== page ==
Tweetingit: 4* The big daddy of farce taking pot shots at Victorian social convention to great comic effect. A wonderful production showcasing the legendary wit of Oscar Wilde.
When The Importance of Being Earnest premiered in February 1895 it represented the zenith of Oscar Wilde’s career. It was also a personal nadir as his affair with Lord Alfred Douglas was exposed. Lord Alfred’s father, the Marquis of Queensbury tried to attend the first night and present him with a bouquet of rotten vegetables. He was barred from entering but the damage was already done as the play closed after 86 performances.
The subsequent trial scandalised Victorian sensibility as Wilde was convicted of gross indecency. A glittering talent was shattered as he was imprisoned for two years. His death at the painfully young age of 46 only served to heighten the work of a genius. The play itself inspired many of the modern farces written by Ray Cooney and Michael Frayn. However, they lacked the verbal dexterity of Wilde’s razor like script.
Tweetingit: 4* Noel Coward’s comedy of manners still seems fresh as a sparkling production mixes a sharp script with some wonderfully manic slapstick sequences.
When Private Lives premiered in 1930 Noel Coward was approaching the peak of his powers as a playwright.
It landed in the middle of a prolific spell that saw 26 of his plays performed in a twenty year period following the Great War. Book-ended by The Vortex and Blithe Spirit it stands out as an enduring example of his finest work. Billed as a comedy of manners it relies on a series of coincidences that stretch credibility to breaking point. But Coward’s rhythmic prose makes the plot work with the assistance of a poised and skilful cast.
Tweetingit: 3* An enjoyable if lightweight tale of the King of England and Queen of Hollywood. Some things never change!
With exquisite timing the premiere of Falling in Love Again lands at the King’s Head Theatre. Slap bang in the middle of this week’s crisis in the Royal Family one wonders if mystical powers are at play. It tells the story of a meeting between two 20th Century icons; the ill-fated King Edward VIII and movie siren Marlene Dietrich.
A brilliant premise for a play and based on true events. Dietrich visited Fort Belvedere on the eve of King Eddie’s abdication; and this is Ron Elisha’s take on what might have happened that night.
It’s December 1936 and the House of Windsor is about to rock with the King (Ashton Spear) preparing for abdication. But wouldn’t you know it Marlene Dietrich (Ramona von Pusch) pops in for a cup of tea. Preparing to forsake his country for the woman he loves; and then confronted by one of Hollywood’s sexiest women; what is a King to do? The pair spend the evening verbally jousting with Dietrich at her seductive best. But will Edward fall for her fatal charm and slip off the wagon one last time?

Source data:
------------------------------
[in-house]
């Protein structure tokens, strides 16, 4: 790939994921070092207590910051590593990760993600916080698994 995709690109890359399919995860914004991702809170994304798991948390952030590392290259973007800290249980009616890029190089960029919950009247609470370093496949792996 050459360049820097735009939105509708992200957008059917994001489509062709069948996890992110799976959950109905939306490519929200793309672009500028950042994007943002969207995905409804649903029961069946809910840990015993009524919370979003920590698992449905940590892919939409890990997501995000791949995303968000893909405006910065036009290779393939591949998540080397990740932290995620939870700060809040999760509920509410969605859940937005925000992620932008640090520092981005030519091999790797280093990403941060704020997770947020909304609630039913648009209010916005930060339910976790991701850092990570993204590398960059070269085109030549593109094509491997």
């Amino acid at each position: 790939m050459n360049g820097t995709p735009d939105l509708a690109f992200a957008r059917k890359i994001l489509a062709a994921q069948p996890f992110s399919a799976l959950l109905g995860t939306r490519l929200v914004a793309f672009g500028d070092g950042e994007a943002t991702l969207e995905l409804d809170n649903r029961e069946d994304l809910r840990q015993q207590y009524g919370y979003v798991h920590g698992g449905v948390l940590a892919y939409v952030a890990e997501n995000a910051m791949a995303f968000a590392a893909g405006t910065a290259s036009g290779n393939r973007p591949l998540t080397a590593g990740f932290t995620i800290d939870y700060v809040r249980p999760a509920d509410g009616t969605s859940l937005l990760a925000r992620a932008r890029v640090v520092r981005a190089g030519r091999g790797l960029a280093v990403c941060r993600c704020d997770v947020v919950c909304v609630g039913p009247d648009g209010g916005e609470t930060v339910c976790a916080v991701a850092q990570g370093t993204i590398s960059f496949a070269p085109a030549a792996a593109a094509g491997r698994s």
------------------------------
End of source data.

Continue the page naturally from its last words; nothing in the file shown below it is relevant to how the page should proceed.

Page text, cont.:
Tweetingit: 3* Think the Ten Commandments could use a re-boot? Comedian Zoe Lyons imagines God in stand-up mode; predictable but occasionally very funny.
An Act of God presents something of a moral conundrum, re-treading themes that have kept satirists busy for generations. It belongs to the same family of writing that produced the Life of Brian and Book of Mormon. However, where Brian and Mormon concentrate broadly on the concept of faith; this play goes back one stage further; what if God popped down and re-drafted the Ten Commandments for 21st Century consumption. In fact, what if God was a lesbian comedian in silk pyjamas; or in Zoe Lyons’ words ‘Sharon Osbourne’s dykey niece?’. An interesting concept without doubt; more importantly how would God judge the human race and its achievements? With the assistance of Archangels Michael (Matt Tedford) and Gabriel (Tom Bowen); Zoe re-writes the Ten Commandments with a critical assessment of life’s biggest questions.
Essentially, we see God in stand-up mode with a source of material that most comedians could only dream about. Zoe methodically ticks off each commandment offering a detailed progress report. Think of God as Head Teacher delivering a pupil assessment. Archangel Gabriel holds an I-Pad tablet (geddit?!) and scribbles notes on the wall; meanwhile Archangel Michael mingles with the audience seeking questions they’ve always wanted to ask God. It’s a reasonably coherent piece that holds together with some genuinely funny throwaway lines. The play has already been a hit on Broadway, and writer David Javerbaum has written bespoke material for a British audience. So I was baffled by the inclusion of some poorly judged gags. A line about the holocaust was a huge blunder; there is potential for a reactive piece drawing on current events but opting for the jugular is not a good look.